Review: Bentley Bentayga V8

Review: Bentley Bentayga V8
Review: Bentley Bentayga V8

Bentley’s impressive SUV now comes with a 542bhp V8 engine

Bentley Bentayga V8

Price: From £136,200
Engine: 4.0-litre, V8, twin-turbo, petrol
Power: 542bhp
Torque: 568lb ft
Gearbox: 8-spd auto
Kerb weight: 2388kg
0-62mph: 4.4sec
Top speed: 171mph
Economy: 24.8mpg (combined)
CO2 emissions: 260g/km

We’ve already had it in W12 petrol and V8 diesel guises. Now it’s time for Bentley’s luxury SUV to impress in its third and perhaps most compelling engine format – the ‘old school’ V8.

There’s nothing retro about this 4.0-litre 90-degree V8 with two twin-scroll turbochargers, however. Porsche Cayenne Turbo owners already know it, and the upcoming gen-two Bentley Continental GT will get this unit too. It’s outgunned by the 6.0-litre W12 model in both power and torque, with 542bhp at 6000rpm against the big ‘un’s 610bhp at 5000rpm.

The torque shortfall is even more marked at nearly 100lb/ft, but few will sniff at the V8’s 568lb/ft. Though it’s almost half a second slower through the 0-62mph dash at 4.4 seconds and 12mph down on the W12’s 192mph top speed, these are notional ‘problems’ in the hushed, plush world of über-luxury.

Where the slightly lighter 2388kg V8 Bentayga scores over the W12 is in efficiency. Stop-start and cylinder deactivation tech helps it to deliver a combined figure of 24.8mpg versus the W12’s 21.6mpg. Both are a long way short of the diesel’s 35.8mpg. though.

Redlining at 7000rpm, this V8 is the highest-revving road Bentley ever, and it encourages you to explore those upper reaches too. Maximum torque is available in a wide band from 1960rpm to 4500rpm. Running through ZF’s peerless eight-speed transmission, the power/torque mix is very tough to criticise. Only a little too much turbo lag – something the V8 shares with the W12 – spoils the sporting party, which may be an issue with the V8 as it’s being presented as sporty model.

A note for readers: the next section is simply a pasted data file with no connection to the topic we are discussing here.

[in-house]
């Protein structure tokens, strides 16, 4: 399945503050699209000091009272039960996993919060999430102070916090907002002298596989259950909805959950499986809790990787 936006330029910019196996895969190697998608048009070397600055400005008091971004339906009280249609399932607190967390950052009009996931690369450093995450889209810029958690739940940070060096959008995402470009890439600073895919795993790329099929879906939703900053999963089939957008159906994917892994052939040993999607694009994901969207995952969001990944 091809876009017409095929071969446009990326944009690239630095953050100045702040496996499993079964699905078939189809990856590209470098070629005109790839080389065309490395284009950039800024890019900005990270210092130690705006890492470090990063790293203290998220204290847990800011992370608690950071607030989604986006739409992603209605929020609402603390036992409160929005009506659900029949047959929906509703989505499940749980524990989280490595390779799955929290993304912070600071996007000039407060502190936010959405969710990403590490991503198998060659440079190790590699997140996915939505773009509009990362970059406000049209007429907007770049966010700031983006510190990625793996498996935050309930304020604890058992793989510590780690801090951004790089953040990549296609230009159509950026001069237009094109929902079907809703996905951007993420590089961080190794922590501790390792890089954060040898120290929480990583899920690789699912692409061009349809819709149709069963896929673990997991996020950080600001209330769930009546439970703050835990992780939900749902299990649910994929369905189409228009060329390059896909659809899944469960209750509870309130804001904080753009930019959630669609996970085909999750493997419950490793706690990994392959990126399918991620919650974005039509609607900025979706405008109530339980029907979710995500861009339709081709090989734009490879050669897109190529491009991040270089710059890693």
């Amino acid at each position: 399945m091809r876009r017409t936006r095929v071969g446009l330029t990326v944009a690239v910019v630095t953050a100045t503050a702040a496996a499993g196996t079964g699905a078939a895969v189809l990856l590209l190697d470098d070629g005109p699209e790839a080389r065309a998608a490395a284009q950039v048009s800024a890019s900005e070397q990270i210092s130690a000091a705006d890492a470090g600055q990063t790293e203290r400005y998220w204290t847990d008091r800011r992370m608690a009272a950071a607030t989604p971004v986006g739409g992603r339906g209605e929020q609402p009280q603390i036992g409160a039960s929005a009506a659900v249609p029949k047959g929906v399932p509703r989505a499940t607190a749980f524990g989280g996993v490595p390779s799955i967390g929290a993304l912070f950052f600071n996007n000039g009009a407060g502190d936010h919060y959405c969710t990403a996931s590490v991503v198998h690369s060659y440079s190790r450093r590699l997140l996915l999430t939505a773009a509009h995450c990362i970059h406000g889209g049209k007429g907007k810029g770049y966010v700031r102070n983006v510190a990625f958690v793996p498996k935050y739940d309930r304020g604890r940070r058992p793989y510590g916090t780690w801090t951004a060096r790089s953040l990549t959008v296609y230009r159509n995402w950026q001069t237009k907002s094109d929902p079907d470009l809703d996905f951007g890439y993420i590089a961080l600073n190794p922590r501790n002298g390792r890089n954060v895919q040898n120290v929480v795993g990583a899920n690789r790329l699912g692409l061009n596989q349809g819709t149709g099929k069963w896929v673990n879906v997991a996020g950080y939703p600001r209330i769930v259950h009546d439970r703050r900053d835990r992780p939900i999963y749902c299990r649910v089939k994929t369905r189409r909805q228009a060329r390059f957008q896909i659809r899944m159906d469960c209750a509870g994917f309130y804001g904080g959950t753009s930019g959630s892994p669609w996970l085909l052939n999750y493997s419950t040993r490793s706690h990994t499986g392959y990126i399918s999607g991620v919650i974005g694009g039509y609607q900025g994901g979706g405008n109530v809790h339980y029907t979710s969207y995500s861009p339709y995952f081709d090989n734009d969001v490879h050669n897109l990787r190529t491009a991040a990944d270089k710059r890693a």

The V8 engine will burst through its mannered everyday civility when provoked, shooting the Bentayga forward in eye-opening fashion and fading modestly into the background once cruising velocity has been attained. The offbeat muscle car tone that Bentley was hoping to achieve isn’t quite there, but it’s more characterful than the W12 and there is an Akrapovic-developed sports exhaust on the way, if that’s what you want in a car like this.

With the new mechanicals come some new brake options, including massive Bugatti Chiron-shaming carbon-ceramic 440mm front disc brakes, the biggest on any production car according to Bentley. Red calipers are allowed on the V8 too, though still not on the W12.

Other differences between the V8 Bentaygas and the W12s are harder to spot. Most V8s will use ‘sportier’ gloss black for their exterior trim rather than chrome, but no changes have been made to the W12’s adaptive air suspension which has four ride heights and many modes from Comfort to Sport, including the well- judged ‘Bentley’ setting. Active roll bars keep the body eerily flat up to cornering forces of 0.6G, at which point the car will lean a little just to remind you that a car of this bulk will make a considerable hole in the average (or not so average) hedge.

Bentley reckons there’s extra steering feel in the new V8. On damp Austrian launch roads with winter tyres fitted, we couldn’t detect it, but it would be churlish to demand Lotus-like chassis communication from something this large, given that it does such a good job of delivering superb luxury with genuine off-road ability and thunderous straightline performance.

The W12 Bentayga continues as a breathtakingly quick machine that will despatch all but the most focused hypercars. The new V8 isn’t quite so gobsmackingly powerful, but you could easily argue that it’s a more rounded car – and it’s £30,000 cheaper too, with lower running costs.

You can’t really flag a car like this up as a ‘cheap option’, mind. Bentley admits that the average Bentayga buyer will add around £40,000 worth of options. It’s easily done: the carbon exterior trim pack is £15,000 while the Touring pack (with not-so-exclusive features like adaptive cruise control, a head-up display and lane-keeping assist) is £6225. Our test car wore nearly £80,000 worth of options.

If money (or keeping what money you have) is important, the Bentayga V8 diesel is about the same price as the V8 petrol and is blessed with a remarkably quiet, responsive engine. For those who simply want a relaxed luxury express rather than a jacked-up sports car – which is more the V8 proposition – the oil-burner is every bit as sensible a choice.

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